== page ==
Elizabeth Turk is a sculptor who transforms her signature medium of marble into strikingly intricate, seemingly weightless objects that defy expectations of a traditionally monumental, heavy, and prone-to-fracture material. Inspired by the challenges the hard stone poses for an artist interested in rendering nature’s most delicate forms, she has achieved an extremely fine level of detail in an often-unforgiving substance. Turk employs a variety of electric grinders, files, and small dental tools with a dexterous touch to create her sculptures. Turk creates a surprising sense of buoyancy and undulating movement in her recent series of marble ribbons suspended in midair. With these and other visually arresting feats of precision, Turk is pushing the physical limits of her material and reviving a classical medium for contemporary artistic exploration.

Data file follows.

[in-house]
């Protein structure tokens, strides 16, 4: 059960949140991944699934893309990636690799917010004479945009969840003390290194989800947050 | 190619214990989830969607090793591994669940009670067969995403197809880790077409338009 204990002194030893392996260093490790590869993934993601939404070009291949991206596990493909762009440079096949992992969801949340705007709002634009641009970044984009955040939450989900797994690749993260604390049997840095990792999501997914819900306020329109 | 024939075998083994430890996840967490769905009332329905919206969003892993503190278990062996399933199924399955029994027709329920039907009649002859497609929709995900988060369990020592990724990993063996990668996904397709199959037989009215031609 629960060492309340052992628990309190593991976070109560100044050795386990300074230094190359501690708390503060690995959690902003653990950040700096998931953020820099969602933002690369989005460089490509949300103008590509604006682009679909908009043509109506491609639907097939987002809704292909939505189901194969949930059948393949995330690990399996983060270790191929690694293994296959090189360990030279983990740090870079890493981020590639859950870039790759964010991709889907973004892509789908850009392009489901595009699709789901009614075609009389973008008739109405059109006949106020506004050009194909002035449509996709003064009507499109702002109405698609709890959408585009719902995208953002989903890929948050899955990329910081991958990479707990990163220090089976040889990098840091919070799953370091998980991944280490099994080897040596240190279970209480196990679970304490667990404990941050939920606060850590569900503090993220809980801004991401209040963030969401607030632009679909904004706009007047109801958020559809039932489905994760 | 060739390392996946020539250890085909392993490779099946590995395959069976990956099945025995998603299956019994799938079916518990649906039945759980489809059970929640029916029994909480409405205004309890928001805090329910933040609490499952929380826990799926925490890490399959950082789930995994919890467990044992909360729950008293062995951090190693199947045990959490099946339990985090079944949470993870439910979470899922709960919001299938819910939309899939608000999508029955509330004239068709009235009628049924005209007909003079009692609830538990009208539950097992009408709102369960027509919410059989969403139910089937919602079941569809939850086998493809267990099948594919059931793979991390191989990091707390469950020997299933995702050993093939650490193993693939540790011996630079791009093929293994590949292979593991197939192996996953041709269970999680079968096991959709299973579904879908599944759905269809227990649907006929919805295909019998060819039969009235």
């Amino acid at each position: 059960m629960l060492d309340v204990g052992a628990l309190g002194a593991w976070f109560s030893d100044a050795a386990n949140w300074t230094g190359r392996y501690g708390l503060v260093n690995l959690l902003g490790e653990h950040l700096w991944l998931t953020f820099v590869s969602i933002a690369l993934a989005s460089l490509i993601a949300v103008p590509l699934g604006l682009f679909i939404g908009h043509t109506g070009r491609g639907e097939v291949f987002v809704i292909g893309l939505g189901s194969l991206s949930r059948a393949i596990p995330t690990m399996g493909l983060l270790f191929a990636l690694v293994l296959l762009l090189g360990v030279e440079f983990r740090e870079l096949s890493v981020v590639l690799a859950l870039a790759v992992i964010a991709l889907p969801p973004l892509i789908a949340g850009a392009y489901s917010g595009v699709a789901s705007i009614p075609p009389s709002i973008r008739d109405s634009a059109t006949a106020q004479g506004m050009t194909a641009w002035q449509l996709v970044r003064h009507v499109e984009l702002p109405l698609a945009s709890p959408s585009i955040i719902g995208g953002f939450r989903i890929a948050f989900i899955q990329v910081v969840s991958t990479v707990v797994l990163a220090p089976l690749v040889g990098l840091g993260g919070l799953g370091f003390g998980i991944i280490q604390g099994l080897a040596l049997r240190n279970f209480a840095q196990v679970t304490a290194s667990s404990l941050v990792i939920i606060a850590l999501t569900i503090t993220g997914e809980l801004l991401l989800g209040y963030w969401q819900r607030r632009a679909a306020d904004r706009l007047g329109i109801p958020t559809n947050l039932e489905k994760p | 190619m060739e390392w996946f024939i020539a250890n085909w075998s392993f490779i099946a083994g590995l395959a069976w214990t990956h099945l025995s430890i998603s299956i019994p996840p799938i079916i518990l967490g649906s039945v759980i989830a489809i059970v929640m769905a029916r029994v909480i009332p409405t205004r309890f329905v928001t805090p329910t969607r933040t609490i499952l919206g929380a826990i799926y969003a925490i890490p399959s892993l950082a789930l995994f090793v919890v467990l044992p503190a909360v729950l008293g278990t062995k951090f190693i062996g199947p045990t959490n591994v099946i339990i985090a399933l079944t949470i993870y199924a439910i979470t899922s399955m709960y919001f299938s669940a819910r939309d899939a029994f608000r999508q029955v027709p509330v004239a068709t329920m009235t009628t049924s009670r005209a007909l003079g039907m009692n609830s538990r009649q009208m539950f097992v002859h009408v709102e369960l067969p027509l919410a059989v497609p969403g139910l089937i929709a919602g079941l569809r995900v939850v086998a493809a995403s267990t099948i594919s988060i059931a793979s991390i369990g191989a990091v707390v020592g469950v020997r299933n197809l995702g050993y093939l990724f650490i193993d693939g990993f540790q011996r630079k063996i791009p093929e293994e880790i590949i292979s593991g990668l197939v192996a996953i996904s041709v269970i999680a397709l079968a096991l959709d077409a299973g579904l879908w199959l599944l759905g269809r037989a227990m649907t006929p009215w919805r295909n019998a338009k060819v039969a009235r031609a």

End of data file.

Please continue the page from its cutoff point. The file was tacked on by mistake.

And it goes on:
A 2010 MacArthur Fellow, Elizabeth Turk received a B.A. (1983) from Scripps College and an M.F.A. (1994) from the Maryland Institute College of Art. Her work has appeared in numerous solo and group exhibits at such venues as the Mint Museum of Art (North Carolina), the University of Virginia Art Museum, the American Institute of Architecture (New York), and the National Museum of Women in the Arts (Washington, DC).